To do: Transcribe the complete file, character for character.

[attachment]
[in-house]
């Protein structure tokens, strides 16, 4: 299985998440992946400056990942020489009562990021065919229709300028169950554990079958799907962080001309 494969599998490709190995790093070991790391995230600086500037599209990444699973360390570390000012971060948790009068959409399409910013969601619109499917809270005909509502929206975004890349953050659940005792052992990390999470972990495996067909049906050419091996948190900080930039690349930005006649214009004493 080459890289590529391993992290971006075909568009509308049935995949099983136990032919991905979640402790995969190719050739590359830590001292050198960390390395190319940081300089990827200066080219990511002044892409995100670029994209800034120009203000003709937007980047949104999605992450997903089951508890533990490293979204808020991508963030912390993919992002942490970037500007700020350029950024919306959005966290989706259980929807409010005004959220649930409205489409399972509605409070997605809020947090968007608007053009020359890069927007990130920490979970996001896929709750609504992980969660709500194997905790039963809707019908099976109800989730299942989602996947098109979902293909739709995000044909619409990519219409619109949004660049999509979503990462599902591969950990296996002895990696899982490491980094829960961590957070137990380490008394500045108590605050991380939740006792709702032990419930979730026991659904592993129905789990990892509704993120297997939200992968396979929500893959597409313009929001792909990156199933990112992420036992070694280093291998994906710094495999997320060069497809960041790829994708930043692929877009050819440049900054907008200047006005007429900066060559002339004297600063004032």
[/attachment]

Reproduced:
[in-house]
């Protein structure tokens, strides 16, 4: 299985998440992946400056990942020489009562990021065919229709300028169950554990079958799907962080001309 494969599998490709190995790093070991790391995230600086500037599209990444699973360390570390000012971060948790009068959409399409910013969601619109499917809270005909509502929206975004890349953050659940005792052992990390999470972990495996067909049906050419091996948190900080930039690349930005006649214009004493 080459890289590529391993992290971006075909568009509308049935995949099983136990032919991905979640402790995969190719050739590359830590001292050198960390390395190319940081300089990827200066080219990511002044892409995100670029994209800034120009203000003709937007980047949104999605992450997903089951508890533990490293979204808020991508963030912390993919992002942490970037500007700020350029950024919306959005966290989706259980929807409010005004959220649930409205489409399972509605409070997605809020947090968007608007053009020359890069927007990130920490979970996001896929709750609504992980969660709500194997905790039963809707019908099976109800989730299942989602996947098109979902293909739709995000044909619409990519219409619109949004660049999509979503990462599902591969950990296996002895990696899982490491980094829960961590957070137990380490008394500045108590605050991380939740006792709702032990419930979730026991659904592993129905789990990892509704993120297997939200992968396979929500893959597409313009929001792909990156199933990112992420036992070694280093291998994906710094495999997320060069497809960041790829994708930043692929877009050819440049900054907008200047006005007429900066060559002339004297600063004032």